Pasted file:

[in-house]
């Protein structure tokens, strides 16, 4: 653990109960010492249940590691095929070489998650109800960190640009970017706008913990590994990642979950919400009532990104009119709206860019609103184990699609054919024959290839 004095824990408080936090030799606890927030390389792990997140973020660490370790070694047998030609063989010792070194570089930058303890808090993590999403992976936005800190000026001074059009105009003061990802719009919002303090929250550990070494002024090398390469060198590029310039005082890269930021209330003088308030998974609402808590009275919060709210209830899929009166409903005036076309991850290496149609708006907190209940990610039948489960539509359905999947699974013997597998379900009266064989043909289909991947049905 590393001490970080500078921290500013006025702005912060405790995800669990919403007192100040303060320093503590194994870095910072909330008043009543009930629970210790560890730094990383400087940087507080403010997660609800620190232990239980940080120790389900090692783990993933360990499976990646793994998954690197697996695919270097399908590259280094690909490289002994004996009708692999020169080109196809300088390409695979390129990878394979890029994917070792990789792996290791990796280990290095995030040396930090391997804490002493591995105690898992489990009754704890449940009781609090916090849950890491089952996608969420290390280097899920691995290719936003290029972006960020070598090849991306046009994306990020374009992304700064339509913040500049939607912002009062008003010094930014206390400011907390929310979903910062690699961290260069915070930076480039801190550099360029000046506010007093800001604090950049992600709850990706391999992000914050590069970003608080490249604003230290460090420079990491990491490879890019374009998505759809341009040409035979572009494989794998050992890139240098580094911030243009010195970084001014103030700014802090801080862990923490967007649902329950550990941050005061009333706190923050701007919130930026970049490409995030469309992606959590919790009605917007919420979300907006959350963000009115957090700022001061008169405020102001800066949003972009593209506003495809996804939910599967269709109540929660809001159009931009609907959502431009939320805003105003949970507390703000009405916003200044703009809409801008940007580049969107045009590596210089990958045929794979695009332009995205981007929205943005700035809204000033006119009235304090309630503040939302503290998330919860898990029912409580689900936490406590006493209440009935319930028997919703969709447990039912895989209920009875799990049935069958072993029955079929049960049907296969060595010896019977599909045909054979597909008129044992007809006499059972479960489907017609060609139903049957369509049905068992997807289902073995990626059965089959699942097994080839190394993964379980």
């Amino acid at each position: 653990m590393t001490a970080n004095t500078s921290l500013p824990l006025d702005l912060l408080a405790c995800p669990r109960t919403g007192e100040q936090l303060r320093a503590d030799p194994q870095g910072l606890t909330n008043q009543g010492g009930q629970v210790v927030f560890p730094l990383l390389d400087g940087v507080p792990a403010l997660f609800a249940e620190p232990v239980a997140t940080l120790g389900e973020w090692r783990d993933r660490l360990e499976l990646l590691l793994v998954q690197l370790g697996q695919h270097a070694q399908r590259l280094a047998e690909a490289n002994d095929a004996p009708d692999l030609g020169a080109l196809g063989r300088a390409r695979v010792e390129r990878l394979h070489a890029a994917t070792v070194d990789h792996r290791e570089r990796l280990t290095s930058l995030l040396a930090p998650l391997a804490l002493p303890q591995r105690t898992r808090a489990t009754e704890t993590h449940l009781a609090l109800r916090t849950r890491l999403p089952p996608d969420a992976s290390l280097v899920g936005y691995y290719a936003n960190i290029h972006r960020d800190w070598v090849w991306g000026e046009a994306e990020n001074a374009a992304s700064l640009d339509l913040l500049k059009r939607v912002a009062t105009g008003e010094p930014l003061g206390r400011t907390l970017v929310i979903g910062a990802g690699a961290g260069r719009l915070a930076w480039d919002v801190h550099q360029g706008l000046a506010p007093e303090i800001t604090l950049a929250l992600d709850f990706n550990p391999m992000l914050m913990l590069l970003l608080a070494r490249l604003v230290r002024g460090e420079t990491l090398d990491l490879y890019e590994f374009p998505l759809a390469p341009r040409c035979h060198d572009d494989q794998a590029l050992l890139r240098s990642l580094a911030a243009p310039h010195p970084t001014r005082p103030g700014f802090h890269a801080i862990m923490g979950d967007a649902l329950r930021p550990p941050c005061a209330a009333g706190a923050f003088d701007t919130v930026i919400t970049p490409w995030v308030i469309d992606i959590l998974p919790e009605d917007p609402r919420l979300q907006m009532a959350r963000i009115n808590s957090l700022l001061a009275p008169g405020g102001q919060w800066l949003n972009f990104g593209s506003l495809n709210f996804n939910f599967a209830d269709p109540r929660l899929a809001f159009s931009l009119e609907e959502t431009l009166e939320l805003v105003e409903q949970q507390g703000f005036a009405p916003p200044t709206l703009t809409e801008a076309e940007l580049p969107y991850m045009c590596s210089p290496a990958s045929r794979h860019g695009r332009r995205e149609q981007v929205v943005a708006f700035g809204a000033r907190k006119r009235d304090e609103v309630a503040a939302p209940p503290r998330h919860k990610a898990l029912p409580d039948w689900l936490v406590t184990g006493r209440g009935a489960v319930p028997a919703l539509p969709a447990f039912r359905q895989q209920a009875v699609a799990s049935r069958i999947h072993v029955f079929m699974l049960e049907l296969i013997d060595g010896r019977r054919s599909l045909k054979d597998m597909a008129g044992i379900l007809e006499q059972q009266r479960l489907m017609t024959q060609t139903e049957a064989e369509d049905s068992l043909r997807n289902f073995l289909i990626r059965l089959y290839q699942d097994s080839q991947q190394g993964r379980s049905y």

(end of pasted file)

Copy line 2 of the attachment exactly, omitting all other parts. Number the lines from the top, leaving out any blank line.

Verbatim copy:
């Protein structure tokens, strides 16, 4: 653990109960010492249940590691095929070489998650109800960190640009970017706008913990590994990642979950919400009532990104009119709206860019609103184990699609054919024959290839 004095824990408080936090030799606890927030390389792990997140973020660490370790070694047998030609063989010792070194570089930058303890808090993590999403992976936005800190000026001074059009105009003061990802719009919002303090929250550990070494002024090398390469060198590029310039005082890269930021209330003088308030998974609402808590009275919060709210209830899929009166409903005036076309991850290496149609708006907190209940990610039948489960539509359905999947699974013997597998379900009266064989043909289909991947049905 590393001490970080500078921290500013006025702005912060405790995800669990919403007192100040303060320093503590194994870095910072909330008043009543009930629970210790560890730094990383400087940087507080403010997660609800620190232990239980940080120790389900090692783990993933360990499976990646793994998954690197697996695919270097399908590259280094690909490289002994004996009708692999020169080109196809300088390409695979390129990878394979890029994917070792990789792996290791990796280990290095995030040396930090391997804490002493591995105690898992489990009754704890449940009781609090916090849950890491089952996608969420290390280097899920691995290719936003290029972006960020070598090849991306046009994306990020374009992304700064339509913040500049939607912002009062008003010094930014206390400011907390929310979903910062690699961290260069915070930076480039801190550099360029000046506010007093800001604090950049992600709850990706391999992000914050590069970003608080490249604003230290460090420079990491990491490879890019374009998505759809341009040409035979572009494989794998050992890139240098580094911030243009010195970084001014103030700014802090801080862990923490967007649902329950550990941050005061009333706190923050701007919130930026970049490409995030469309992606959590919790009605917007919420979300907006959350963000009115957090700022001061008169405020102001800066949003972009593209506003495809996804939910599967269709109540929660809001159009931009609907959502431009939320805003105003949970507390703000009405916003200044703009809409801008940007580049969107045009590596210089990958045929794979695009332009995205981007929205943005700035809204000033006119009235304090309630503040939302503290998330919860898990029912409580689900936490406590006493209440009935319930028997919703969709447990039912895989209920009875799990049935069958072993029955079929049960049907296969060595010896019977599909045909054979597909008129044992007809006499059972479960489907017609060609139903049957369509049905068992997807289902073995990626059965089959699942097994080839190394993964379980």